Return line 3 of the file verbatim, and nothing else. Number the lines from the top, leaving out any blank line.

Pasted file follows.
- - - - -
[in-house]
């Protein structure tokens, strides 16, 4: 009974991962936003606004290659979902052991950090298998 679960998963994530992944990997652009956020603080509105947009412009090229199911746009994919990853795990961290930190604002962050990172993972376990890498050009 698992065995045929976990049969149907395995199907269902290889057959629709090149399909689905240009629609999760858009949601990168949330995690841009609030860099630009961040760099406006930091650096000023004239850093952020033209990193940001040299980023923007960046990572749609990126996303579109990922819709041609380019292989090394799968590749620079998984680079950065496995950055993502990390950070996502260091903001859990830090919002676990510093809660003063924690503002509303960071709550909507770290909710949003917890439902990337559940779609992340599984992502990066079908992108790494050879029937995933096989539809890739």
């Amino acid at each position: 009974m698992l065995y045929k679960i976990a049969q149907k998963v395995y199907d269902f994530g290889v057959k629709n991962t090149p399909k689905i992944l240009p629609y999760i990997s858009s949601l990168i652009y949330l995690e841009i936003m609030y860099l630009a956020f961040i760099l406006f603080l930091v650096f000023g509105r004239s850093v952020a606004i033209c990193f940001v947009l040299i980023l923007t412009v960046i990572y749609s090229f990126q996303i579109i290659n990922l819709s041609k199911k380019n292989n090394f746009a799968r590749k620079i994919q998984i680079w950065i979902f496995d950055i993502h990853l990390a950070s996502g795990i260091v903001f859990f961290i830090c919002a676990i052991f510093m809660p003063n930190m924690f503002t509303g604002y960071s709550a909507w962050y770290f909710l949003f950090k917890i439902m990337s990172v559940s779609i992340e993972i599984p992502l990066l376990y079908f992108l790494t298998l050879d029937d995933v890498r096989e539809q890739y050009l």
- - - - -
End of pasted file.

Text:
């Amino acid at each position: 009974m698992l065995y045929k679960i976990a049969q149907k998963v395995y199907d269902f994530g290889v057959k629709n991962t090149p399909k689905i992944l240009p629609y999760i990997s858009s949601l990168i652009y949330l995690e841009i936003m609030y860099l630009a956020f961040i760099l406006f603080l930091v650096f000023g509105r004239s850093v952020a606004i033209c990193f940001v947009l040299i980023l923007t412009v960046i990572y749609s090229f990126q996303i579109i290659n990922l819709s041609k199911k380019n292989n090394f746009a799968r590749k620079i994919q998984i680079w950065i979902f496995d950055i993502h990853l990390a950070s996502g795990i260091v903001f859990f961290i830090c919002a676990i052991f510093m809660p003063n930190m924690f503002t509303g604002y960071s709550a909507w962050y770290f909710l949003f950090k917890i439902m990337s990172v559940s779609i992340e993972i599984p992502l990066l376990y079908f992108l790494t298998l050879d029937d995933v890498r096989e539809q890739y050009l």